دانلود مقاله ISI انگلیسی شماره 14076
عنوان فارسی مقاله

افزایش سرمایه در بازارهای نوظهور با رسیدهای سپرده گذاری سراسری محدود

کد مقاله سال انتشار مقاله انگلیسی ترجمه فارسی تعداد کلمات
14076 2010 15 صفحه PDF سفارش دهید 12450 کلمه
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عنوان انگلیسی
Raising capital in emerging markets with restricted Global Depositary Receipts
منبع

Publisher : Elsevier - Science Direct (الزویر - ساینس دایرکت)

Journal : Journal of Corporate Finance, Volume 16, Issue 5, December 2010, Pages 622–636

کلمات کلیدی
بازارهای نوظهور - پیوند حقوقی - پیوند شهرت
پیش نمایش مقاله
پیش نمایش مقاله افزایش سرمایه در بازارهای نوظهور با رسیدهای سپرده گذاری سراسری محدود

چکیده انگلیسی

Despite serious governance concerns revealed in Rule 144A and/or Regulation S Global Depositary Receipt (GDR) circulars, institutional investors voluntarily purchase these illiquid securities. Like issuers of Level III American Depositary Receipts (ADRs), GDR issuers exhibit strong pre-offer performance, with higher average Tobin's q ratios, sales growth rates, sales levels, returns on equity, and dividend payout ratios than their home-market counterparts. However, GDRs are issued predominantly by firms in emerging markets, while ADRs are issued mostly by firms in developed markets. After controlling for country and industry effects, we find that ADR issuers are larger and that they employ more reputable underwriters than GDR issuers do, but no other significant differences emerge. Notwithstanding their similarities, GDRs have larger discounts than ADRs, suggesting that legal bonding provides benefits that reputational bonding cannot fully replicate. However, within the sample of GDRs, pre-offer performance attributes also influence pricing. Specifically, discounts vary inversely with issue size but directly with firm size, suggesting that economies of scale exist in the GDR issue process and that potential agency costs are higher in larger firms. GDR discounts also vary inversely with incremental returns on equity in all partitions of the data, indicating the importance of pre-offer profitability in establishing the reputation of the issuing firm and in increasing the GDR offer price.

مقدمه انگلیسی

Between 1990 and 2005, foreign firms raised more than $65 billion in US private equity with the SEC's Rule 144A and/or Regulation S Global Depositary Receipts (hereafter Rule 144A/Reg S GDRs). This amount represents 30% of the dollar volume of equity funds raised by foreign firms outside their own markets during that period.1 Firms from emerging markets have been dominant players in this market, with Indian, Korean, and Taiwanese firms accounting for more than 26% of the total number of issues and more than 52% of the total dollar volume of capital raised with Rule 144A/Reg S issues. Because GDRs do not require SEC registration, severe restrictions limit their resale. Consequently, they are popularly referred to as “restricted GDRs.” This paper focuses on these restricted private equity issues. Unlike the more popular American Depositary Receipts (ADRs), Rule 144A/Reg S GDRs do not provide legal bonding.2 However, we argue that reputational bonding plays a crucial role in the Rule 144A/Reg S market. Other papers make similar arguments. Pinegar and Ravichandran (2002) argue, for example, that Rule 144A/Reg S issues help Indian firms resolve local and global information asymmetries, and Siegel (2005) shows that foreign firms reputed for fair treatment of minority shareholders secure privileged long-term access to outside finance, even when legal bonding fails.3,4 We extend these papers in three ways. First, we describe the home-market legal environment of GDR issuers based on information contained in 84 offering circulars purchased from Global Securities Information, Inc. Though not exhaustive, this representative sample allows us to detail interesting features about GDR issues that (to our knowledge) are not found elsewhere in the literature. Because these features reveal serious governance concerns, we argue that GDR issuers must have strong home-market performance reputations that are augmented by the willingness of reputable underwriters to sponsor the issues to attract institutional buyers in the US and elsewhere to purchase their illiquid securities. Second, we test this hypothesis with data on 412 ADR/GDR issues made by firms from 38 countries. With these data, we compare the attributes of 219 GDR issuers to the attributes of 193 ADR issuers. In each case, we measure pre-offer performance incrementally, i.e., relative to the performance of firms in their respective markets. Finally, we examine the joint influence of the incremental home-market performance attributes of the issuing firms and of their underwriters’ reputations on ADR and GDR pricing. 5 Specifically, we measure how the reputations of the issuing firms and their underwriters relate to the discount attached to ADR and GDR issues. Our findings can be summarized as follows. Corporate governance features in the offering circulars give cause for concern. Though Rule 144A/Reg S contract disputes may be settled in US or UK courts, GDRs derive their value from the underlying shares whose disclosure and monitoring requirements are governed by weak home-market legal regimes. Therefore, the ability of US or UK courts to remedy potential wrongs is severely limited. Moreover, average ownership concentrations are high for Rule 144A/Reg S issuers and voting rights for GDR holders are restricted or non-existent. Board representation is possible for minority shareholders if their rights are violated, but enforcement of those rights may be weak. Even if minority representatives are installed, they may exert little influence on large boards. Within the confines of their home markets, GDR issuers exhibit strong pre-offer performance, with incremental performance attributes that are remarkably similar to the incremental attributes of firms that issue Level III ADRs. Both groups have significantly higher average Tobin's q ratios, sales growth rates, sales levels, and returns on equity than do their home-market counterparts. GDR issuers also have higher average dividend payout ratios.6 When we control for country and industry effects, ADR issuers are larger and they employ more reputable underwriters than GDR issuers do, but no other significant differences emerge. Despite these similarities, differences in pricing remain. Discounts are larger for GDRs than for ADRs, even after we control for pre-offer performance and underwriter reputation, for country and industry effects, and for the effects of signaling (Hertzel and Smith, 1993), overvaluation (Hertzel et al., 2002), and potential diversification and liquidity benefits. Thus, legal bonding provides some benefits that reputational bonding cannot fully replicate. Nevertheless, the effects of reputational bonding are evident in the pricing of GDRs. Within that sample, discounts vary inversely with issue size but directly with firm size, suggesting that economies of scale exist in the GDR issue process and that potential agency costs are higher in larger firms. GDR discounts also vary inversely with incremental returns on equity in all partitions of the data, indicating that the pre-offer profitability of private issuers is important in establishing the reputation of the issuing firm and in increasing the GDR offer price. The rest of the paper proceeds as follows. Section 2 describes our data sources and sample selection process. Section 3 describes the legal background of GDR issuers. Section 4 presents the pre-offer performance attributes, discounts and other offer characteristics. Section 5 analyses the data cross-sectionally, and Section 6 concludes.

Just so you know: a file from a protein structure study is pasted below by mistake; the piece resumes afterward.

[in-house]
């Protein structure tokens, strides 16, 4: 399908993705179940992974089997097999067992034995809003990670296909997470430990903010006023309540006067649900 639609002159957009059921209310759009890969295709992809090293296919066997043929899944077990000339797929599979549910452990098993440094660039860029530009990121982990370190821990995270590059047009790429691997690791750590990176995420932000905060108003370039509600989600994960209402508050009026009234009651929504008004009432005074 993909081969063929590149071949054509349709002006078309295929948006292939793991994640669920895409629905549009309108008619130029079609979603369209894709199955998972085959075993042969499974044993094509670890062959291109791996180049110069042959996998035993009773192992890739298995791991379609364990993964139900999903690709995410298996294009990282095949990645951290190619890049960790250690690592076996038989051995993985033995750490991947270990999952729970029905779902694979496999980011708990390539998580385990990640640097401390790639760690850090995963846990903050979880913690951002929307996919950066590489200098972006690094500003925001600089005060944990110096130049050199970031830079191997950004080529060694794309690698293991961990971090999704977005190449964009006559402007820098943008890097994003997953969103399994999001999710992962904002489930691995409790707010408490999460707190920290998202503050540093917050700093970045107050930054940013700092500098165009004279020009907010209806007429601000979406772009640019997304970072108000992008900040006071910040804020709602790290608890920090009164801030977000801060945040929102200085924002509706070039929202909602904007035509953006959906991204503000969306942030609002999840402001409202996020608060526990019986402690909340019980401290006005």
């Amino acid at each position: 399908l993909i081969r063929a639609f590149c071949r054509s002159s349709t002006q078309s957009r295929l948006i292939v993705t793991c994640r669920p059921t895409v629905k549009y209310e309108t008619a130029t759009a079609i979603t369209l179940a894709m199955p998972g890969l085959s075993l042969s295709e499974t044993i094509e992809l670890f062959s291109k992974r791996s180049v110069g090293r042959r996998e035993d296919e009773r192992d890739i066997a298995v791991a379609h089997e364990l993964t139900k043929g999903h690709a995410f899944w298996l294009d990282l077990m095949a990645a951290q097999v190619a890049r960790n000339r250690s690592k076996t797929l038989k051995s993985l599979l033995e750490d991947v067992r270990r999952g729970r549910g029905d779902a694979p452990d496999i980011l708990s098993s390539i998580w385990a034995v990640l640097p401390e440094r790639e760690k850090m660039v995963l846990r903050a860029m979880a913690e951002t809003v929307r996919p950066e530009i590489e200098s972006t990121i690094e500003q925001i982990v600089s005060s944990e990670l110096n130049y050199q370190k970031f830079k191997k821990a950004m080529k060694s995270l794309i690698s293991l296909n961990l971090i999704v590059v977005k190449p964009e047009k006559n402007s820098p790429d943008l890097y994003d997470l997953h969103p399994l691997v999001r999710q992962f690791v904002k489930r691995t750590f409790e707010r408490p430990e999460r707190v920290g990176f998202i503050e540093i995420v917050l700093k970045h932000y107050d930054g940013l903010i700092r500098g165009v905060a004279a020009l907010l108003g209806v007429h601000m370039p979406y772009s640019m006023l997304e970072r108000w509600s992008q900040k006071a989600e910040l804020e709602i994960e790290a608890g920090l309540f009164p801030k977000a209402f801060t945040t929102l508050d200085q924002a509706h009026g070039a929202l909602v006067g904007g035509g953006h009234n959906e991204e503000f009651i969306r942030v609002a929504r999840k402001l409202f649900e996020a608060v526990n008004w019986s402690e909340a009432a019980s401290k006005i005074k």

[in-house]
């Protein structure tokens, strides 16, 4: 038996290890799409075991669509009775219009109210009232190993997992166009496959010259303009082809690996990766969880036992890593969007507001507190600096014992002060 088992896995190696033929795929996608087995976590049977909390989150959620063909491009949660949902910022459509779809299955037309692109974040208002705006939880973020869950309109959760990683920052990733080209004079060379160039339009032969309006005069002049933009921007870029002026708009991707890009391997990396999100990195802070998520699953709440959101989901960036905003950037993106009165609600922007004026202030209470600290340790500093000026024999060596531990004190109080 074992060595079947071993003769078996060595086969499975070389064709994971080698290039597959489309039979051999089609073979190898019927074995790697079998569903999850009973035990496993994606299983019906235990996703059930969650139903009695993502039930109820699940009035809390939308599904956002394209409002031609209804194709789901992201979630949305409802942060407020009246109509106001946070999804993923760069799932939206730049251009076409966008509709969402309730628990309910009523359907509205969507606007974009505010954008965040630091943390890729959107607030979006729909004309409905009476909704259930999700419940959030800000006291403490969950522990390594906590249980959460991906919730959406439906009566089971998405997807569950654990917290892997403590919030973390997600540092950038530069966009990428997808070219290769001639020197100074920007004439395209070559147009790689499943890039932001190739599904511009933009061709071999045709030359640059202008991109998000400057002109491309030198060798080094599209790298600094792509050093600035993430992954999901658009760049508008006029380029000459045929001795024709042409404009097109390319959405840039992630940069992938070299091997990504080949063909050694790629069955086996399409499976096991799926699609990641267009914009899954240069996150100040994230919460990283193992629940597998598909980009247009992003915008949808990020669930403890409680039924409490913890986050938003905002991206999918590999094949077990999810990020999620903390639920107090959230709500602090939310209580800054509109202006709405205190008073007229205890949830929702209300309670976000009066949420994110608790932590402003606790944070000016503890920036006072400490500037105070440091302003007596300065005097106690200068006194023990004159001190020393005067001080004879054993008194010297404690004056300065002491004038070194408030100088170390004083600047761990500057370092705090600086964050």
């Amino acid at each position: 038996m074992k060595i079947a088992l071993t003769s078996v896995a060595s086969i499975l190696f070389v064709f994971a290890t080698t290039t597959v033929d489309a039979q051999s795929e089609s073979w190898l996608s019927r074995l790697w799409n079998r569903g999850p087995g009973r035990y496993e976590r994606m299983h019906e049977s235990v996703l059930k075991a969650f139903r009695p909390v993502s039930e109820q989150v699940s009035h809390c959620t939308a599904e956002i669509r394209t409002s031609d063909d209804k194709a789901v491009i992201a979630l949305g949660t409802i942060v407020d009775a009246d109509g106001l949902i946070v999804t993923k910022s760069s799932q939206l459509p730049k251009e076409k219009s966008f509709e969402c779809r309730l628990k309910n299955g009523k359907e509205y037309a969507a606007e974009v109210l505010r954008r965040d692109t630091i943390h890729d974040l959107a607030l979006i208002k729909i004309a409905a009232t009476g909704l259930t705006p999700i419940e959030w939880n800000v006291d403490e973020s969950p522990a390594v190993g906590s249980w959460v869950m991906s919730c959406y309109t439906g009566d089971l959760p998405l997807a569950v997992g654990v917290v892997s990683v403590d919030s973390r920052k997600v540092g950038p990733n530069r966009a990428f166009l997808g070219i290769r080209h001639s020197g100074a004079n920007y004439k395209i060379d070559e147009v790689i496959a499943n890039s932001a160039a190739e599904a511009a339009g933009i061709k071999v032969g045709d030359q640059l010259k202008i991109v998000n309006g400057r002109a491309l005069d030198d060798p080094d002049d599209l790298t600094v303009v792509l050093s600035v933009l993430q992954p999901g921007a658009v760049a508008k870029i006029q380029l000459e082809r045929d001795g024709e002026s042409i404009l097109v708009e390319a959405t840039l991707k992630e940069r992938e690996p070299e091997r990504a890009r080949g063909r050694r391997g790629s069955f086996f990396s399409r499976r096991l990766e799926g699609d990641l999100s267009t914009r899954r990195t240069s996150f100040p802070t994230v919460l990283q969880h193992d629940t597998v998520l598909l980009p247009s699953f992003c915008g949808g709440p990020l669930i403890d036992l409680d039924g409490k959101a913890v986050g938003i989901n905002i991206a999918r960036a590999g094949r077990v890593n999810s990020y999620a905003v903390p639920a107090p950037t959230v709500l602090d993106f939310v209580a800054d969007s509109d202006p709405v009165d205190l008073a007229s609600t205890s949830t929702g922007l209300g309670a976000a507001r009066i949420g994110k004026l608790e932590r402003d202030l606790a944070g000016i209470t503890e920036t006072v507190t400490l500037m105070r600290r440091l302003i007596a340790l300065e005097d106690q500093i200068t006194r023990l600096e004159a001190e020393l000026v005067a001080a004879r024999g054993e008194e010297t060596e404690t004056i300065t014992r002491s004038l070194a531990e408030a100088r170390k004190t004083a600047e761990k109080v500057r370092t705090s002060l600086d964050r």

نتیجه گیری انگلیسی

Unlike Level III ADRs, restricted GDRs do not provide legal bonding. Moreover, corporate governance features in Rule 144A/Reg S offerings indicate cause for concern. Though contract disputes may be settled in US or UK courts, GDRs derive their value from the underlying shares whose disclosure and monitoring requirements are governed by weak home-market legal regimes. Therefore, the ability of US or UK courts to right potential wrongs is severely limited. Moreover, average ownership concentrations are high for Rule 144A/Reg S issuers and voting rights for GDR holders are restricted or non-existent. Board representation is possible for minority shareholders if their rights are violated, but enforcement of those rights may be weak. Even if minority representatives are installed, they may exert little influence on large boards. Notwithstanding such concerns, we argue that institutional buyers voluntarily purchase these illiquid securities, in part, because of the strong pre-offer performance reputations of the issuing firms. Pre-offer attributes of GDR issuers closely resemble pre-offer attributes of firms that issue Level III ADRs. Both groups have significantly higher average Tobin's q ratios, sales growth rates, sales levels, and returns on equity than do their home-market counterparts. GDR issuers also have higher average dividend payout ratios. When we control for country and industry effects, we find that ADR issuers are larger and that they employ more reputable underwriters than GDR issuers do, but no other significant differences emerge. Despite these pre-offer similarities between GDR and ADR issuers, GDRs have larger discounts than ADRs, suggesting that legal bonding adds value that reputational bonding cannot fully replicate. Nevertheless, within the GDR sample, discounts vary inversely with issue size but directly with firm size. These findings are consistent with the hypotheses that economies of scale exist in the ADR and GDR issue process and that potential agency costs are higher in larger firms. GDR discounts also vary inversely with incremental returns on equity in all partitions of the data, suggesting that pre-offer profitability of private issuers is a robust determinant of the reputation of the issuing firm that leads to increased GDR issue prices.